So much for the buildup. The post is John Holbo’s discussion of George Scialabba’s book “What Are Intellectuals Good For?” at Crooked Timber (worth reading the whole post). Basically, Holbo discusses Scialabba’s comments on the intellectual ecology of the center-left and far-left, commenting that Scialabba is so fair and sensible that’s its frustrating. Frustrating to me – someone who’s been happily not given Marxism or the far-left serious consideration in some time; “I might be a Marxist,” just hasn’t crossed my mind recently. I’ve been satisfied with my awkward amalgamation of neoliberal economics and center-left, soft social democratic leanings. Scialabba’s distressingly intelligent observation,

Concerned not to cut himself off from his fellow-citizens, the internal critic will be tempted to moderate, if not his indignation, then at least the expression of it: his rhetoric. And sometimes — usually — he will be right to do so, to set political effectiveness above literary effect.

But indignation is not always manageable. And however conscientiously the critic tries to reiterate, to reconstruct the moral history of those in other communities, it will always be difficult for him to give their suffering due weight. We are properly skeptical of the habitually enraged critic; but we are also disappointed on occasion — and they may be the most important occasions — by the invariably judicious one. Perhaps this is why, though I largely share Walzer’s political positions, I have seldom been profoundly moved by his own social criticism — enlightened, yes, but rarely inspired. The young Kafka wrote: “If the book we are reading does not wake us, as with a fist hammering on our skull, why then do we read it?” Walzer is, alas, far too polite ever to have hammered on anyone’s skull. Other connected critics have done so, it is true, including same of those Walzer discusses. But if the connection is not to be endangered, the tact required is extraordinary and the critic’s inhibitions will therefore be considerable.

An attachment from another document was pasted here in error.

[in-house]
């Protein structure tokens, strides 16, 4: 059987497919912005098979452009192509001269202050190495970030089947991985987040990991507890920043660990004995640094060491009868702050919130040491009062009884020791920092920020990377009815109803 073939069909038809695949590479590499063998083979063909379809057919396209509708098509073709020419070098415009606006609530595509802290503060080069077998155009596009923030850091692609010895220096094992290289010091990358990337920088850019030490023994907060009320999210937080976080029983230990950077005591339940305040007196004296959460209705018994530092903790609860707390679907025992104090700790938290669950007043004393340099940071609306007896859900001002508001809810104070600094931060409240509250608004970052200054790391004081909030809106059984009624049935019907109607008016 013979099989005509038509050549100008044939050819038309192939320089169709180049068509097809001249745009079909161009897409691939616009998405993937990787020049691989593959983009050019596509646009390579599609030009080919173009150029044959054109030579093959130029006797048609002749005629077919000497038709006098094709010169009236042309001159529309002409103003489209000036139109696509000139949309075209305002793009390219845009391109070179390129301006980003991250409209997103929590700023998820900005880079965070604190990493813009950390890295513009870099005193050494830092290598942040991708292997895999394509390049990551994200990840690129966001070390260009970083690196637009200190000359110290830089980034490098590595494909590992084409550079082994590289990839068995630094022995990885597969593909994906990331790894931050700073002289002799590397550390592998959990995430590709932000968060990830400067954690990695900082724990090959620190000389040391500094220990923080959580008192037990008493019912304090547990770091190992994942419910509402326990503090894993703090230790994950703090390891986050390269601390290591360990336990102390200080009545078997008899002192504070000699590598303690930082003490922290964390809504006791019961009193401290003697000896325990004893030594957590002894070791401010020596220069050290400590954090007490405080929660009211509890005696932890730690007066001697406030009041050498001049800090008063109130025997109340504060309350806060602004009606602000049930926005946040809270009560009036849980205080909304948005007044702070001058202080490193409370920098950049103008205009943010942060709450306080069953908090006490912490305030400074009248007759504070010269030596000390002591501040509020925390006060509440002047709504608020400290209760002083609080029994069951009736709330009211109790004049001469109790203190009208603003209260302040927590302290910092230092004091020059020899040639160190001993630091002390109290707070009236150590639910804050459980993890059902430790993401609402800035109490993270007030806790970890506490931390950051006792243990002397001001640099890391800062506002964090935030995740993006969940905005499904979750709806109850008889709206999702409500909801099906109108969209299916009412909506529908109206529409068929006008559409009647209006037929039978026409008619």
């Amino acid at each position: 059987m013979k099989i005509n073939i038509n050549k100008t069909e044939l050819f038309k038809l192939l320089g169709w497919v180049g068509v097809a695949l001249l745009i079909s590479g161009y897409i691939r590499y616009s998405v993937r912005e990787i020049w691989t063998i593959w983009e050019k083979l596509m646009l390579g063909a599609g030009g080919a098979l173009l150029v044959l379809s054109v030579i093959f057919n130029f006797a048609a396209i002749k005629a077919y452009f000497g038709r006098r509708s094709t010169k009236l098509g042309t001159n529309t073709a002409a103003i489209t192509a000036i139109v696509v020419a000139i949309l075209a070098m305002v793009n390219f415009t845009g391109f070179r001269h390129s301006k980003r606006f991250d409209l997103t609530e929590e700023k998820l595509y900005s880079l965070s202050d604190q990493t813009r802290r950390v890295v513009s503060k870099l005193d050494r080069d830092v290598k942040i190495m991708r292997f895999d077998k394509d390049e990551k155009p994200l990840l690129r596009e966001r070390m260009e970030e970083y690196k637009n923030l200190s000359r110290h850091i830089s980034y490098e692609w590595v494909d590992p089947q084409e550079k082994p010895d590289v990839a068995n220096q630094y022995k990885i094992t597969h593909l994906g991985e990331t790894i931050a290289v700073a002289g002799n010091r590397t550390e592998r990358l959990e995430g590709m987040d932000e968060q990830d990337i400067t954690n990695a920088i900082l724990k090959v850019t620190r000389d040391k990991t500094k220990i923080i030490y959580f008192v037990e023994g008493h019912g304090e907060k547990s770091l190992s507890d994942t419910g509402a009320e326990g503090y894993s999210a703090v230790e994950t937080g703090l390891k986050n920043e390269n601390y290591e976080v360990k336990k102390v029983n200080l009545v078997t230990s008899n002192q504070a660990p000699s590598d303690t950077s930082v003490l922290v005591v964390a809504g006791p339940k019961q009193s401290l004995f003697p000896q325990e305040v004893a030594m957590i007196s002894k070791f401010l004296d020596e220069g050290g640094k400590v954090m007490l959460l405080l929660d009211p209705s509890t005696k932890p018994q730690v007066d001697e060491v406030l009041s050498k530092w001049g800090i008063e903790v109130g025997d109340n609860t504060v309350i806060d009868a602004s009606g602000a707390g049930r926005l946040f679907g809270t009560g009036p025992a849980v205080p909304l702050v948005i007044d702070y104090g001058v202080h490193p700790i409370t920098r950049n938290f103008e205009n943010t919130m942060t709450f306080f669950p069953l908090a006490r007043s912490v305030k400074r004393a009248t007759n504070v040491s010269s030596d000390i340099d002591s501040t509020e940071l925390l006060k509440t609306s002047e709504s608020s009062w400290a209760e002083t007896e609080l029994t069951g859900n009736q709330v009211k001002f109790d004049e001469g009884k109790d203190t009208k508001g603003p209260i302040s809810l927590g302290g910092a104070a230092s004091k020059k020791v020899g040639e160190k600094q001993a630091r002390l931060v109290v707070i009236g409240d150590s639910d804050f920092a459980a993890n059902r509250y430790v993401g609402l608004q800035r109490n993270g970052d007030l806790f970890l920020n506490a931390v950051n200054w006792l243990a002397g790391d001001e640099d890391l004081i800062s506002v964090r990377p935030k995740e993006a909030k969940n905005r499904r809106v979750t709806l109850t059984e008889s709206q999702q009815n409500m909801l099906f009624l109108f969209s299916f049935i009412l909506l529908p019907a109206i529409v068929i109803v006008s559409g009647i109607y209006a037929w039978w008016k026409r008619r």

Kafka went on: “What we must have are books that come upon us like ill-fortune and distress us deeply. . . . A book must be an ice-axe to break the sea frozen inside us.” I have often exclaimed with pleasure while reading Walzer’s graceful prose, but never with distress. Inside every citizen of a state responsible for so much misery in the rest of the world there is, one must assume, a frozen sea. In normal times, for ordinary purposes, the temperate, scrupulously nuanced, moderately forceful criticism of the typical connected critic — of Walzer himself— is appropriate. But sometimes maximum intensity — an axe, a charge of verbal explosives, a burst of white heat — is required, whether for immediate effect or in helpless, furious witness. A sense of the simultaneous urgency and futility of much social criticism — i.e., the tragic sense — is a necessary part of the critical temperament. To resist this sense is the critic’s everyday responsibility. To give in to it, to risk excess, loss of dignity, disconnection, may also, on occasion, be his duty.

Perhaps more later. But I’ll close with another quote from Scialabba, similarly destabilizing:

The fervent gratitude he inspires is, in a way, the most remarkable thing about Berlin’s career. He has written comparatively little; it obviously strikes exactly the right chord. “People are pleased,” observes Russell Jacoby (“Isaiah Berlin: With the Current,” Salmagundi, Winter 1982), “to find a man of learning who does not accuse them or their society of unspeakable crimes. … Berlin reassures his readers in a prose studded with the great names of Western culture that complexity is inevitable, solutions, impossible; the threat is from the utopians and artists who imagine a better world.”